Chinese New Year : Myths and legends
Filled with colours, plentiful food and traditions that have outlasted centuries, Chinese New Year (Lunar New Year) is an auspicious and central celebration to Asia. Also known as the spring festival, the Chinese New Year marks the beginning of the new lunar cycle as well as marking the end of winter and symbolising the desire for new beginnings. The festival has a history that dates back 3000 years and worship on this day can be traced back to ancient worship of the heavens and earth. With a rich and cultural history, it’s no surprise that traditions have become embedded into this historical festival. With the year of the Ox of the zodiac Chinese New Year approaching, here are a few of the ways Chinese New Year is celebrated and their relationship to myths and legends:
Gathering with friends and family
The Chinese New Year is known as the biggest migration event of the year with billions of trips projected for the festival period with family and friends flying in from all over. It is a period made to spend quality family time. Chinese New Year’s Eve is of significant importance to this tradition and family are expected to gather, regardless of where they may be, on this night. It is regarded as the most important meal of the year and is known as the ‘reunion meal’. It is tradition to stay up late on this night to welcome the new year’s coming.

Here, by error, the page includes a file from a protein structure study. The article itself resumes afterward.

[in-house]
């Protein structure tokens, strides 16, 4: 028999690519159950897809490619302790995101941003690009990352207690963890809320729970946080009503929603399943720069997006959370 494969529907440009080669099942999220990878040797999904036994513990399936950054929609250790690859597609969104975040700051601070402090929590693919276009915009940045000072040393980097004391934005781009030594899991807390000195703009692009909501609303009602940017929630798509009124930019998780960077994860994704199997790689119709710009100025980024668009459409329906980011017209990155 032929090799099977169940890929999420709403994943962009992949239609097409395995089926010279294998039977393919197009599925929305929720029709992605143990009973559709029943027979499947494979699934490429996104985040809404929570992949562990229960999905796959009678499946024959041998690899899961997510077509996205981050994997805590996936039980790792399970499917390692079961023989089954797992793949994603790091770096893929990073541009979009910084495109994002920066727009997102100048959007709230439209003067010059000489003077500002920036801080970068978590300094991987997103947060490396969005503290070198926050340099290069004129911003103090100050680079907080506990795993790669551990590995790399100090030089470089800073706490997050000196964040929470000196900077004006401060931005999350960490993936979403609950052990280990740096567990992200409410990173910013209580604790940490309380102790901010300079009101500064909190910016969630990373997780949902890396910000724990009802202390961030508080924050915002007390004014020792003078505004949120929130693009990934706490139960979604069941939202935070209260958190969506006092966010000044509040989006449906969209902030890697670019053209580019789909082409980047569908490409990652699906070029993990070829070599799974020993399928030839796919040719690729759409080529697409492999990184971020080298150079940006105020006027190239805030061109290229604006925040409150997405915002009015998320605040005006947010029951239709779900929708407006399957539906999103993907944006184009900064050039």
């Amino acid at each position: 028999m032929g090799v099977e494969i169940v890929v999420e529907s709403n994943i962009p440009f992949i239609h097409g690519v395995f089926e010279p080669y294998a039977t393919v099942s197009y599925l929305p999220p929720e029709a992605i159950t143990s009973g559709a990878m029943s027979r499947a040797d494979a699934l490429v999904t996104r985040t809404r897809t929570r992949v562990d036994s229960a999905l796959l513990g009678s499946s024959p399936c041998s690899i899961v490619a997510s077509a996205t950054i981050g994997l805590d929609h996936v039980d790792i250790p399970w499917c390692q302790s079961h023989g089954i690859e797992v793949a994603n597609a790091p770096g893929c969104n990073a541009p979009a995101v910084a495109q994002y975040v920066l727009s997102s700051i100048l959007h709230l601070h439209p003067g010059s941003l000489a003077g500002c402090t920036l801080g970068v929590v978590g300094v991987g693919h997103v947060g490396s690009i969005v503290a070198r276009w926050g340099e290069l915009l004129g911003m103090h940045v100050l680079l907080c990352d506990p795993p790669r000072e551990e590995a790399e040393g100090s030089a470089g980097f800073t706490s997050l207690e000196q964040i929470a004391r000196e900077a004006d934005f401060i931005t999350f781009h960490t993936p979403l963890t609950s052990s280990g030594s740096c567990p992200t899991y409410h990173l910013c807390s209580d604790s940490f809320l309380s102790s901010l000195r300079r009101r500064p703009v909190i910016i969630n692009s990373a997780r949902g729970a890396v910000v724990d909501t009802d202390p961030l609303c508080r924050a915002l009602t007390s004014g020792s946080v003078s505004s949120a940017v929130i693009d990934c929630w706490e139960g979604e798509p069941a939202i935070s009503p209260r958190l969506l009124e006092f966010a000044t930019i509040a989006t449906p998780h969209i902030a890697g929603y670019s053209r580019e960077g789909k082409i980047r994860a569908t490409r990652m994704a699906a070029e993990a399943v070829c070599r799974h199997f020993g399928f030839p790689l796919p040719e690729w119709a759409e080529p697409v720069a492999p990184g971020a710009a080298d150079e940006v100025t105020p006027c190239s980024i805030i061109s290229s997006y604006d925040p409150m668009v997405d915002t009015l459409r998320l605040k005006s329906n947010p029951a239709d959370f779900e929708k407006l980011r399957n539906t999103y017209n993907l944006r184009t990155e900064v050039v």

Spend on those close to you
Like many other festivals, on Chinese New year it is tradition to exchange gifts. In some areas and for older people, it is tradition to gift a gift. However, in the young, red envelopes with money in them are gifted or nowadays, epackages with money a sent. The auspicious red colour is believed to bring good luck for the coming year.
Fireworks and firecrackers
It has long been tradition to set off firecrackers on Chinese New Years eve. Firecrackers made up of red rolled up paper and filled with gunpowder are set off leaving a shred of red paper in their wake. There is a belief that the sound of the firecrackers will scare away the lion like monster Nian who legend says rose on New Years from sea to feast on human flesh. This mythology is also enacted on the roads in the form of colourful lion dances that is often played out alongside drums and cymbals or in the air. This is a very well-known and prominent celebration that is recognised globally as a symbol of Chinese New Years.
Worship at the temple
On the 3rd night of Chinese New Year, the folk often visit the temple to light incense and pray for blessings and a good year. Temples also host lion and dragon shows in their courtyards for people to celebrate and enjoy.
Hang up the decorations
Red flashes in every street, home and all throughout Asia during this period. It is an auspicious colour and thought to ward of the lion like monster Nian. During Chinese New Year, it’s unlikely that you cross a street without seeing red lanterns or red decorations.